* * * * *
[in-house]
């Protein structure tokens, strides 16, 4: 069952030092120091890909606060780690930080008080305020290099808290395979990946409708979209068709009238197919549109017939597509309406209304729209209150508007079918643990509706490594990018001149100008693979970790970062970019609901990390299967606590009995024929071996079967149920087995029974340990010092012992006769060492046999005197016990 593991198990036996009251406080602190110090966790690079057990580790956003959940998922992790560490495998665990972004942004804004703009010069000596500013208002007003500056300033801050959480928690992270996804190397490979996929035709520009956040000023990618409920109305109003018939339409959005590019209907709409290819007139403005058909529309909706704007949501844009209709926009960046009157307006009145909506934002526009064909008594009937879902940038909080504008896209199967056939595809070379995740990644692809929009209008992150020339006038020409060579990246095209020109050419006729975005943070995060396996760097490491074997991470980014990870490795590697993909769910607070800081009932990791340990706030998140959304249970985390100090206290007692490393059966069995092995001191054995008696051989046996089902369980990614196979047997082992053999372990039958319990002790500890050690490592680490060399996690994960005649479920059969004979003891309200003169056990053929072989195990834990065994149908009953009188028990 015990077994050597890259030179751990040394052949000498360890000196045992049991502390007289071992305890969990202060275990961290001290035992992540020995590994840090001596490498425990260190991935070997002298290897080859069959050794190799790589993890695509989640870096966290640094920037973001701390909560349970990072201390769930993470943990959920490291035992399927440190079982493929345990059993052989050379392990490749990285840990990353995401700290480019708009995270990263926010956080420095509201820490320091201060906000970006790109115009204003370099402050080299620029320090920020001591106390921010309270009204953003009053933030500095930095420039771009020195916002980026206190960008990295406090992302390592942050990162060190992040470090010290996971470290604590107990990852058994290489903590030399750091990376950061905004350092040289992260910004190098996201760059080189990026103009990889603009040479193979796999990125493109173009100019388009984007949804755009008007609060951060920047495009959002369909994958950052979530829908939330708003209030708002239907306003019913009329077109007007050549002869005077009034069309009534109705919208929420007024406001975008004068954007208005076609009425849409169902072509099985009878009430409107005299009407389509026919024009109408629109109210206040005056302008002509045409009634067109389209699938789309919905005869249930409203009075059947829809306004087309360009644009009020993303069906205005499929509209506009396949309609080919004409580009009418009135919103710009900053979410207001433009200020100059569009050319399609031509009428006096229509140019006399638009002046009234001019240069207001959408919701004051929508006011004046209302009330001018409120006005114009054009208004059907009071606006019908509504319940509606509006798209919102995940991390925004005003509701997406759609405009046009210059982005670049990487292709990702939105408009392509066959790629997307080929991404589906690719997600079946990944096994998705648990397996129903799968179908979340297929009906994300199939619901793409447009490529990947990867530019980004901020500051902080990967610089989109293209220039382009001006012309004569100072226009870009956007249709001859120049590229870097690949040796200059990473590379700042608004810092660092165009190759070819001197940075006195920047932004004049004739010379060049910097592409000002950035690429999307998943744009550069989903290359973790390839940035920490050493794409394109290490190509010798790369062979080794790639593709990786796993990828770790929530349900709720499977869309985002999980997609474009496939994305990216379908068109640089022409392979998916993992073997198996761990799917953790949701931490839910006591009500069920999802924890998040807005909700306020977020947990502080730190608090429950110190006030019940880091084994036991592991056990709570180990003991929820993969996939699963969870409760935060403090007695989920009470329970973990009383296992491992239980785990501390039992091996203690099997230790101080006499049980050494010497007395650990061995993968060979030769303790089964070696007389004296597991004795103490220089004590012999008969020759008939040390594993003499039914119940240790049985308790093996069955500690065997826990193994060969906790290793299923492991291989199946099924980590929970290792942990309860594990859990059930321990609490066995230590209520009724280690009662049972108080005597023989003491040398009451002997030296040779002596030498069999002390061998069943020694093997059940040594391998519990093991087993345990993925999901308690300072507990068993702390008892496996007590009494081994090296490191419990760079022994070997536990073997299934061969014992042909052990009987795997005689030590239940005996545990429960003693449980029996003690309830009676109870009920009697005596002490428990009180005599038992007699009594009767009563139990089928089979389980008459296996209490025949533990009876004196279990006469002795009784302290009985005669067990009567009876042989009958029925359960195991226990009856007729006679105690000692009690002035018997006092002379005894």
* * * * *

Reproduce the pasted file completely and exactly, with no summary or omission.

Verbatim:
[in-house]
């Protein structure tokens, strides 16, 4: 069952030092120091890909606060780690930080008080305020290099808290395979990946409708979209068709009238197919549109017939597509309406209304729209209150508007079918643990509706490594990018001149100008693979970790970062970019609901990390299967606590009995024929071996079967149920087995029974340990010092012992006769060492046999005197016990 593991198990036996009251406080602190110090966790690079057990580790956003959940998922992790560490495998665990972004942004804004703009010069000596500013208002007003500056300033801050959480928690992270996804190397490979996929035709520009956040000023990618409920109305109003018939339409959005590019209907709409290819007139403005058909529309909706704007949501844009209709926009960046009157307006009145909506934002526009064909008594009937879902940038909080504008896209199967056939595809070379995740990644692809929009209008992150020339006038020409060579990246095209020109050419006729975005943070995060396996760097490491074997991470980014990870490795590697993909769910607070800081009932990791340990706030998140959304249970985390100090206290007692490393059966069995092995001191054995008696051989046996089902369980990614196979047997082992053999372990039958319990002790500890050690490592680490060399996690994960005649479920059969004979003891309200003169056990053929072989195990834990065994149908009953009188028990 015990077994050597890259030179751990040394052949000498360890000196045992049991502390007289071992305890969990202060275990961290001290035992992540020995590994840090001596490498425990260190991935070997002298290897080859069959050794190799790589993890695509989640870096966290640094920037973001701390909560349970990072201390769930993470943990959920490291035992399927440190079982493929345990059993052989050379392990490749990285840990990353995401700290480019708009995270990263926010956080420095509201820490320091201060906000970006790109115009204003370099402050080299620029320090920020001591106390921010309270009204953003009053933030500095930095420039771009020195916002980026206190960008990295406090992302390592942050990162060190992040470090010290996971470290604590107990990852058994290489903590030399750091990376950061905004350092040289992260910004190098996201760059080189990026103009990889603009040479193979796999990125493109173009100019388009984007949804755009008007609060951060920047495009959002369909994958950052979530829908939330708003209030708002239907306003019913009329077109007007050549002869005077009034069309009534109705919208929420007024406001975008004068954007208005076609009425849409169902072509099985009878009430409107005299009407389509026919024009109408629109109210206040005056302008002509045409009634067109389209699938789309919905005869249930409203009075059947829809306004087309360009644009009020993303069906205005499929509209506009396949309609080919004409580009009418009135919103710009900053979410207001433009200020100059569009050319399609031509009428006096229509140019006399638009002046009234001019240069207001959408919701004051929508006011004046209302009330001018409120006005114009054009208004059907009071606006019908509504319940509606509006798209919102995940991390925004005003509701997406759609405009046009210059982005670049990487292709990702939105408009392509066959790629997307080929991404589906690719997600079946990944096994998705648990397996129903799968179908979340297929009906994300199939619901793409447009490529990947990867530019980004901020500051902080990967610089989109293209220039382009001006012309004569100072226009870009956007249709001859120049590229870097690949040796200059990473590379700042608004810092660092165009190759070819001197940075006195920047932004004049004739010379060049910097592409000002950035690429999307998943744009550069989903290359973790390839940035920490050493794409394109290490190509010798790369062979080794790639593709990786796993990828770790929530349900709720499977869309985002999980997609474009496939994305990216379908068109640089022409392979998916993992073997198996761990799917953790949701931490839910006591009500069920999802924890998040807005909700306020977020947990502080730190608090429950110190006030019940880091084994036991592991056990709570180990003991929820993969996939699963969870409760935060403090007695989920009470329970973990009383296992491992239980785990501390039992091996203690099997230790101080006499049980050494010497007395650990061995993968060979030769303790089964070696007389004296597991004795103490220089004590012999008969020759008939040390594993003499039914119940240790049985308790093996069955500690065997826990193994060969906790290793299923492991291989199946099924980590929970290792942990309860594990859990059930321990609490066995230590209520009724280690009662049972108080005597023989003491040398009451002997030296040779002596030498069999002390061998069943020694093997059940040594391998519990093991087993345990993925999901308690300072507990068993702390008892496996007590009494081994090296490191419990760079022994070997536990073997299934061969014992042909052990009987795997005689030590239940005996545990429960003693449980029996003690309830009676109870009920009697005596002490428990009180005599038992007699009594009767009563139990089928089979389980008459296996209490025949533990009876004196279990006469002795009784302290009985005669067990009567009876042989009958029925359960195991226990009856007729006679105690000692009690002035018997006092002379005894």